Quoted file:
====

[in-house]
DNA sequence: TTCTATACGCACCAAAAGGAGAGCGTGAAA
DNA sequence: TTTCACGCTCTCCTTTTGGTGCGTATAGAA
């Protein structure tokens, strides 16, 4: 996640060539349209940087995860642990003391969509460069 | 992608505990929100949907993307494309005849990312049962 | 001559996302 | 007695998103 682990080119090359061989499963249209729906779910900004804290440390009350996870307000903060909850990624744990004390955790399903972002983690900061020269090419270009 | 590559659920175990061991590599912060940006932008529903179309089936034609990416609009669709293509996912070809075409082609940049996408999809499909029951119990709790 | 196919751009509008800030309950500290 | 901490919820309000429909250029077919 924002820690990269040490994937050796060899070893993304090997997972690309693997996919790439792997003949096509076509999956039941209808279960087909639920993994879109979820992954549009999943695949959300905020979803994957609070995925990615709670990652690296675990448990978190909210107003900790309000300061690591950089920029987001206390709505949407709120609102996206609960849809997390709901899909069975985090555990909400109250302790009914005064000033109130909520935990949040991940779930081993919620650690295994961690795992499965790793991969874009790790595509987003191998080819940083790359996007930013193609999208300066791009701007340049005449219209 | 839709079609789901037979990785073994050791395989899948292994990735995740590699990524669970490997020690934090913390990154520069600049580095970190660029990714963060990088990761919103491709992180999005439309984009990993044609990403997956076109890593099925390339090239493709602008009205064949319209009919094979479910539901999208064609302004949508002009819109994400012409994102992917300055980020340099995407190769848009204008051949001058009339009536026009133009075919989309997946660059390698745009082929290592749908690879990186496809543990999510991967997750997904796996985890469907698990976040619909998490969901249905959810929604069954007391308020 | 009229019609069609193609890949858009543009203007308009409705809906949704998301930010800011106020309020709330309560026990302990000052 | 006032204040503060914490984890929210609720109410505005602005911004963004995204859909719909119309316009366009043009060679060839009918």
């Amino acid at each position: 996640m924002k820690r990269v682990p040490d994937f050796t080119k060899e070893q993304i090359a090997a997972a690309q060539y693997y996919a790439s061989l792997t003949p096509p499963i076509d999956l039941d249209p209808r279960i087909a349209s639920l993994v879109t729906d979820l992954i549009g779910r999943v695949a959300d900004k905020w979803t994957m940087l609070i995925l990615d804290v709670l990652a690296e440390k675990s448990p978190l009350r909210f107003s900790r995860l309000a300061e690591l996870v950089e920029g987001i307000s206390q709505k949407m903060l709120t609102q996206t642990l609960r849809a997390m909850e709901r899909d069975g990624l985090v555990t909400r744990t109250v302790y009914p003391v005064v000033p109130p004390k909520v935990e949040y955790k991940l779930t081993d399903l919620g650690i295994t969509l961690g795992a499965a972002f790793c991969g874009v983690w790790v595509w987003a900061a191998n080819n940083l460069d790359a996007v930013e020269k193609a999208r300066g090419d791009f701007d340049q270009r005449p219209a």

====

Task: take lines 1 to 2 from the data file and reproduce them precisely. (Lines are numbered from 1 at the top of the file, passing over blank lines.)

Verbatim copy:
[in-house]
DNA sequence: TTCTATACGCACCAAAAGGAGAGCGTGAAA